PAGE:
In one of the film’s many wrenchingly illuminating scenes, Alexander explains to the mother of a defendant that, if she can come up with $3000 (which is far beyond her reach) to get her son into a pre-trial diversion program, he will avoid prison entirely. Watching her is to watch the collision of idealism and the bureaucratic grind in heartbreaking minuteness as, listening to the mother’s unheard side of the phone call, she controls her breathing and tries to keep her eyes focused on the facts at hand. Alexander has heard all this before, and her professionalism in the face of the all too familiar scenario is admirable. As long as it lasts. (Her client, not able to afford bail, pled guilty to a lesser charge and went to prison.)
Running parallel to the suspense of the two criminal cases, it’s the ongoing toll of this life on Alexander and Williams that provides much of the film’s drama. If they invest as much of themselves in all of their cases as they do in these two (and there’s every sense that they do), then it seems inevitable that they won’t last long. (Alexander confides that her hair has been falling out, and that she recently collapsed in court.) A third PD is revealed partway through the film to have left the job due to financial concerns for herself and her young son, and Alexander, responding to another lawyer’s pep talk, sadly judges, “You don’t want someone like me around in ten years.”
Gideon’s Army shows admirable balance in its treatment of the accused, both of whom are facing charges of armed robbery. Neither defendant is a dream client: They’re both troubled, inarticulate young men who’ve run with bad crowds, and their innocence is hardly certain. Alexander states, “I want to be able to tell the story about the defendant who was saved and that the police tricked him—most of them are not that.” Williams adds, “Every case has a redeeming quality. Not every person. Don’t necessarily focus on the folks sometimes.”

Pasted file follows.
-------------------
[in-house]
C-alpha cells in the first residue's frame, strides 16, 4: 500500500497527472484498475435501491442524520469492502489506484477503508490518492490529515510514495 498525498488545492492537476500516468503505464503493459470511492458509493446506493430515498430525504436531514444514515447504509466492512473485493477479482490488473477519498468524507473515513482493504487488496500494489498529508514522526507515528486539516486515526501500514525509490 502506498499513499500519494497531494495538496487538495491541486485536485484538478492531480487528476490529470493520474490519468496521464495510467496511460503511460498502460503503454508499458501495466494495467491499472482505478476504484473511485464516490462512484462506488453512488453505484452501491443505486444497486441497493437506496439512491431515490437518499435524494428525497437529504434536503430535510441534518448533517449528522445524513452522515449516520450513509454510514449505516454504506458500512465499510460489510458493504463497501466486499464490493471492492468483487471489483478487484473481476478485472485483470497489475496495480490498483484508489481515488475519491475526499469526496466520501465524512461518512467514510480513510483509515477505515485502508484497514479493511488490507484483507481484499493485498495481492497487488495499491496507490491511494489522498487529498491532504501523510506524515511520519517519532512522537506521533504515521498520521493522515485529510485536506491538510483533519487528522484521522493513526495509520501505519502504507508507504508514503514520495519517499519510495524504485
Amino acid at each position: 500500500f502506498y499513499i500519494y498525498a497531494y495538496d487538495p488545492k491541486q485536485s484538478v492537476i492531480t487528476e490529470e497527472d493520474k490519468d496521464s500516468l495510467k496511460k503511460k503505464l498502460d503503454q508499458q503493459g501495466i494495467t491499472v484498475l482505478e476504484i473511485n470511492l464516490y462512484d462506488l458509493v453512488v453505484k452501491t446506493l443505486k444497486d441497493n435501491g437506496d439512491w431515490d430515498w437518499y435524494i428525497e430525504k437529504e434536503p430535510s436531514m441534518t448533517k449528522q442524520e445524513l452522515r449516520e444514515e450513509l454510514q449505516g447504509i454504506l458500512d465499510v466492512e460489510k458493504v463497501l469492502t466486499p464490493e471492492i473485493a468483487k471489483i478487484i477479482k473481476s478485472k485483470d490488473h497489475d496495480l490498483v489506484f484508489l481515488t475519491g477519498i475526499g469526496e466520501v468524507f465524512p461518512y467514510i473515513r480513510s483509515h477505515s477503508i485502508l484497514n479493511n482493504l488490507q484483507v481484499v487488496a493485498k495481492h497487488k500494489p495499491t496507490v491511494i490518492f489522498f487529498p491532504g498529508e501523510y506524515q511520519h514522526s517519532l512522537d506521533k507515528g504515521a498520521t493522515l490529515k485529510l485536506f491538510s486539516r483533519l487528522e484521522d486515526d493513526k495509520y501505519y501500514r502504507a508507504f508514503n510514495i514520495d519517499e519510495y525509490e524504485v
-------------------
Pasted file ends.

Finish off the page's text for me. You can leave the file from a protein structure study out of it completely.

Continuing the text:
And yet, after witnessing their battle, and that of their public defenders, against a legal system whose pernicious bureaucracy operates seemingly at the expense of actual truth (even when a person’s very life is at stake), when one of the defendants is found not guilty, it’s hard not to share the relieved tears of his family. And to share the hope of his attorney that, witnessing how close he came to being destroyed by a legal system where the young and moneyless are shockingly vulnerable, he’ll never, ever want to be anywhere near it again.
- When Williams receives an award as “Assistant Public Defender Of The Year,” the very chintziness of the event underscores the nature of the job: A conference room, a few beers, and twenty or so exhausted-looking lawyers raising a glass before getting back to work.
- Brandy goes skydiving for her 30th birthday. The long sequence of her in the air focuses on her face as she plummets earthward—there’s no trace of fear, but rather a sense of long-simmering catharsis, the accumulated pressures being released in the scream of the wind.
- According to the film, some twelve million people are arrested in America every year, represented by only 15,000 public defenders. You know—unless you’re rich.
- Another estimable quality of the film is how no one is a villain (even the prosecutors and judges are presented as thoughtful and fair), and yet there is no sense that what is being produced by the system they’re a part of in any way resembles justice.
- As if they didn’t have enough on their plates, both Williams and Alexander must deal with the way cases like theirs are given short shrift by law enforcement. Williams must trick the DA into running fingerprint analysis (which may benefit his client), because the police don’t consider it a priority(?!). Alexander has to do a frightening amount of gambling in court because, according to Georgia law, she’s not entitled to witness depositions(?!).